The appointment of a high-level envoy, particularly a joint UN-AU representative, would be a welcomed step in the right direction and could help to mobilize and coordinate this process. An appointment is only a first step and will need to be backed by real political and resource commitment from the international community, especially the UN Security Council. One measure of the level of ongoing support will be the willingness of the UN and partners to support the new stabilization strategy for eastern DRC now under development by MONUSCO. Implementation of stabilization activities will need to be paired with serious engagement with the Congolese government on key national reforms, including decentralization and the security sector.
It is all too tempting to call this crisis another opportunity for action by the international community. In probability, it likely is not. The international community has demonstrated its skill at hitting the snooze button on its so-called wake up calls in the Congo before and there are few indications of a radically different attitude from the key players thus far. While certainly not an “opportunity,” the moment does demand at least honesty from the international community to the Congolese people. If there is no willingness to pursue a genuine effort at addressing the causes of conflict in the DRC, then the scale and appropriateness of international efforts in the Congo should be reviewed, including the future of MONUSCO.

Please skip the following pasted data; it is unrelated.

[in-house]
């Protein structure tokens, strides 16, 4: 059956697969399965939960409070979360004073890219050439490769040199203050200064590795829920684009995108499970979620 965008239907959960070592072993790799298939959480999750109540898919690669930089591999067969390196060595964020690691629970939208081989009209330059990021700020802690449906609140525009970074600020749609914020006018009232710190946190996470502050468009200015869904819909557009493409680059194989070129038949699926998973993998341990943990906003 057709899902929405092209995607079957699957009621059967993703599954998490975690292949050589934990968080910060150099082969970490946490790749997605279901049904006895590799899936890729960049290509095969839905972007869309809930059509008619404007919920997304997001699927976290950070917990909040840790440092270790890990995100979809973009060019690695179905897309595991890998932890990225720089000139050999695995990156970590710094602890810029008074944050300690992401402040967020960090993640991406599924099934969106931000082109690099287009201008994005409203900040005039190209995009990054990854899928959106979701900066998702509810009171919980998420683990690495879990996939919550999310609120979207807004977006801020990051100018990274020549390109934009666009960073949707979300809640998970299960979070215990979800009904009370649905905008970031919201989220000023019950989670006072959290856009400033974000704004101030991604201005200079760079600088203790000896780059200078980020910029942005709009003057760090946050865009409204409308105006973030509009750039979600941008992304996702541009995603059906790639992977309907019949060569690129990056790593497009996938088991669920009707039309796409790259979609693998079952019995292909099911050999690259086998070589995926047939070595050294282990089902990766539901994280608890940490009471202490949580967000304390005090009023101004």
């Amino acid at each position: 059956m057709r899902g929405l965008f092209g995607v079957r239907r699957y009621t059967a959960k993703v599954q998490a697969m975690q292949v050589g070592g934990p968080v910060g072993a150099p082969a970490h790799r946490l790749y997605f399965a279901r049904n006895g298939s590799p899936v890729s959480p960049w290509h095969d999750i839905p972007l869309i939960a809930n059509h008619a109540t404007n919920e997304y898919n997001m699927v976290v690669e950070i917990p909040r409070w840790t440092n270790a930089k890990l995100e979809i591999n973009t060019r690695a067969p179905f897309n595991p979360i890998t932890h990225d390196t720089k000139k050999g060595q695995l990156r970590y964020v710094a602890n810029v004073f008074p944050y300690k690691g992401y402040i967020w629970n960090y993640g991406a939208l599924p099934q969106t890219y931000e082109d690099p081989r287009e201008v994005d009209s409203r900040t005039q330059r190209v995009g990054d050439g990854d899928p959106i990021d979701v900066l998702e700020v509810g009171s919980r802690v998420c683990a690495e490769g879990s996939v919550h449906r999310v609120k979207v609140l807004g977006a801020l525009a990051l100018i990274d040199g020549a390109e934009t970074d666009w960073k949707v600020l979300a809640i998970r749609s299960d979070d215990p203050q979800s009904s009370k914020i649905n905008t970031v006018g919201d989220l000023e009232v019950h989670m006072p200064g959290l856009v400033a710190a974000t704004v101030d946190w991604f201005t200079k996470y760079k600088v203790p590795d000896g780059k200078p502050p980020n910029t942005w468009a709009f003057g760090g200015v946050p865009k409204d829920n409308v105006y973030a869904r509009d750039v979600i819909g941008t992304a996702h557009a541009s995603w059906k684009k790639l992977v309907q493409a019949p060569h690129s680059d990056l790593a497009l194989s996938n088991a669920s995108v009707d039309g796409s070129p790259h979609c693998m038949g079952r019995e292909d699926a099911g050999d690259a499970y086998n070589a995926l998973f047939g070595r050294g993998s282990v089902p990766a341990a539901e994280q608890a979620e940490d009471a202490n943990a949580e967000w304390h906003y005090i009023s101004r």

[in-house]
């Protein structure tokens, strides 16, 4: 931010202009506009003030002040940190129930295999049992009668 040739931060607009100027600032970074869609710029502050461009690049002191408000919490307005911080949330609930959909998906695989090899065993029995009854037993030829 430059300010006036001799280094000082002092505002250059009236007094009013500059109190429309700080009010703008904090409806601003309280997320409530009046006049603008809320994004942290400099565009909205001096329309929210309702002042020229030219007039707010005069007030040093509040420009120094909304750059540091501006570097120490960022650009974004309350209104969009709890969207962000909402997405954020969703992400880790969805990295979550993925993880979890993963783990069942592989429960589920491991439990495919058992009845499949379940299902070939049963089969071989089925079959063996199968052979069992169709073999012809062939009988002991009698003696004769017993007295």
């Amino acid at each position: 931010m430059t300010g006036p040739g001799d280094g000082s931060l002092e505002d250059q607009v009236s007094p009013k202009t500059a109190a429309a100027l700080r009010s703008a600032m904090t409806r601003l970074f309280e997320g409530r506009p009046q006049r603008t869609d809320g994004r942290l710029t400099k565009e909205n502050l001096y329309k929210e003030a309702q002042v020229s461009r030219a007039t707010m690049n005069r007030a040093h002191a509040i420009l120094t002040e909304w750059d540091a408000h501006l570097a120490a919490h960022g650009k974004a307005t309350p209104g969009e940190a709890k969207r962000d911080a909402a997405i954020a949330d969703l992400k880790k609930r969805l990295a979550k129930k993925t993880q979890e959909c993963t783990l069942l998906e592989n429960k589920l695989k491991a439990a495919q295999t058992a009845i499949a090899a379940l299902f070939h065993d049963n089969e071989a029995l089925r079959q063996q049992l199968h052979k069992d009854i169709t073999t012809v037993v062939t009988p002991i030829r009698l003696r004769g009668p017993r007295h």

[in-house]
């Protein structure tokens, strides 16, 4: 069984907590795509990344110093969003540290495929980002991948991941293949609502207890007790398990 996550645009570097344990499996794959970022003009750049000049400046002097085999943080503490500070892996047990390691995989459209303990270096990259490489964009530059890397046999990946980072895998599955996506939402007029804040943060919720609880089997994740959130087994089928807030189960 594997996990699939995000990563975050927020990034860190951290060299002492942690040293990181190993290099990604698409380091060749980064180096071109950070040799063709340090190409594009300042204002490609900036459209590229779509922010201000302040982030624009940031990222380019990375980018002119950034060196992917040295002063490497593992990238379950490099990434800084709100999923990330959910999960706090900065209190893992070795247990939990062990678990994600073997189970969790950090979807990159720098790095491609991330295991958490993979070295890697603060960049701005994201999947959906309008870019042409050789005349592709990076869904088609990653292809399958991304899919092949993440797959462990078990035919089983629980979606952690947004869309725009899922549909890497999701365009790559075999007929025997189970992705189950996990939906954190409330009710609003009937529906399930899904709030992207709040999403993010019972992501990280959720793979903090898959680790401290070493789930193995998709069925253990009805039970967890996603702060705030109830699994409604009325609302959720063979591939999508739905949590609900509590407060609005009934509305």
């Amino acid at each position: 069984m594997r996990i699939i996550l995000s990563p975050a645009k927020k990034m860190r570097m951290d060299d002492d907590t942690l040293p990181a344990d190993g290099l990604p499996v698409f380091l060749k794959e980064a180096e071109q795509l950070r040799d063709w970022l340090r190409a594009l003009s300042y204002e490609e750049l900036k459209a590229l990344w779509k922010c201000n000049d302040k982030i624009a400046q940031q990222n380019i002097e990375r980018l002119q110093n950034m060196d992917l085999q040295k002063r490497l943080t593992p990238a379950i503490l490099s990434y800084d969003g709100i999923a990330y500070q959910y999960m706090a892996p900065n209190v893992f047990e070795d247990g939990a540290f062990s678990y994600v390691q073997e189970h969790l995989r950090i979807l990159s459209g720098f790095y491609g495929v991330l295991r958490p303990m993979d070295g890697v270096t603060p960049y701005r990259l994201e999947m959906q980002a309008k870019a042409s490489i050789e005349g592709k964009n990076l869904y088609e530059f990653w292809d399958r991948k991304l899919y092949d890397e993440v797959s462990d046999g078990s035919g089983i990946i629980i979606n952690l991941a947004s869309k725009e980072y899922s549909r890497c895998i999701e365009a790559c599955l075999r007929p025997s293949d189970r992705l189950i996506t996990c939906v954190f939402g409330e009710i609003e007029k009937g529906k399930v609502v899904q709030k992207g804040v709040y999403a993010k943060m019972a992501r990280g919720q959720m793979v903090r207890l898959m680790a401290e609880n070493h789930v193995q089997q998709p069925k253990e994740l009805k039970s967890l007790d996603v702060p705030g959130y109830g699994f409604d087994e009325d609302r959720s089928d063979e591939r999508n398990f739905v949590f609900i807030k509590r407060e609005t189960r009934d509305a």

Guillaume Lacaille is an independent consultant and recently completed a term as stabilization advisor to MONUSCO in Kinshasa. Heather Sonner is former Senior Analyst with International Crisis Group in New York.
About the photo: Security Council members vote on resolution 2076 (2012), November 20, 2012. UN Photo/Rick Bajornas